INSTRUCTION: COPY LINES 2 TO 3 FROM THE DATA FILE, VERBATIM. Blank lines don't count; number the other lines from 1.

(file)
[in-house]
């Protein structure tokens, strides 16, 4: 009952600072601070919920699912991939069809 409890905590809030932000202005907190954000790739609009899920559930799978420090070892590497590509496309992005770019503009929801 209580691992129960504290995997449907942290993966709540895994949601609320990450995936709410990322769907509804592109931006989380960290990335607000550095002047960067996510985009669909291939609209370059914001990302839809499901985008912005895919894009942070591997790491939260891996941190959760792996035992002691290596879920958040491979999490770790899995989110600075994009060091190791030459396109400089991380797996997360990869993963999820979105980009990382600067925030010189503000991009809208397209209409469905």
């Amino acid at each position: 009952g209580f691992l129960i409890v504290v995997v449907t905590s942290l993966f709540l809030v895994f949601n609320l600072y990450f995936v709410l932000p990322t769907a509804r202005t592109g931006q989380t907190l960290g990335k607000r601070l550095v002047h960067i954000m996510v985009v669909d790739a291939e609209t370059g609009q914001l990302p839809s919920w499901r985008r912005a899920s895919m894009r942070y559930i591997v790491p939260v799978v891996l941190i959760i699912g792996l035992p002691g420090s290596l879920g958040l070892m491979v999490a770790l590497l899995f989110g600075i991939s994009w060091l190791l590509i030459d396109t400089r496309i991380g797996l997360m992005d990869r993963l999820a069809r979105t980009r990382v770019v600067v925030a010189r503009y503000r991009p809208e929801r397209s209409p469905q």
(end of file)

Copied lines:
């Protein structure tokens, strides 16, 4: 009952600072601070919920699912991939069809 409890905590809030932000202005907190954000790739609009899920559930799978420090070892590497590509496309992005770019503009929801 209580691992129960504290995997449907942290993966709540895994949601609320990450995936709410990322769907509804592109931006989380960290990335607000550095002047960067996510985009669909291939609209370059914001990302839809499901985008912005895919894009942070591997790491939260891996941190959760792996035992002691290596879920958040491979999490770790899995989110600075994009060091190791030459396109400089991380797996997360990869993963999820979105980009990382600067925030010189503000991009809208397209209409469905």
């Amino acid at each position: 009952g209580f691992l129960i409890v504290v995997v449907t905590s942290l993966f709540l809030v895994f949601n609320l600072y990450f995936v709410l932000p990322t769907a509804r202005t592109g931006q989380t907190l960290g990335k607000r601070l550095v002047h960067i954000m996510v985009v669909d790739a291939e609209t370059g609009q914001l990302p839809s919920w499901r985008r912005a899920s895919m894009r942070y559930i591997v790491p939260v799978v891996l941190i959760i699912g792996l035992p002691g420090s290596l879920g958040l070892m491979v999490a770790l590497l899995f989110g600075i991939s994009w060091l190791l590509i030459d396109t400089r496309i991380g797996l997360m992005d990869r993963l999820a069809r979105t980009r990382v770019v600067v925030a010189r503009y503000r991009p809208e929801r397209s209409p469905q």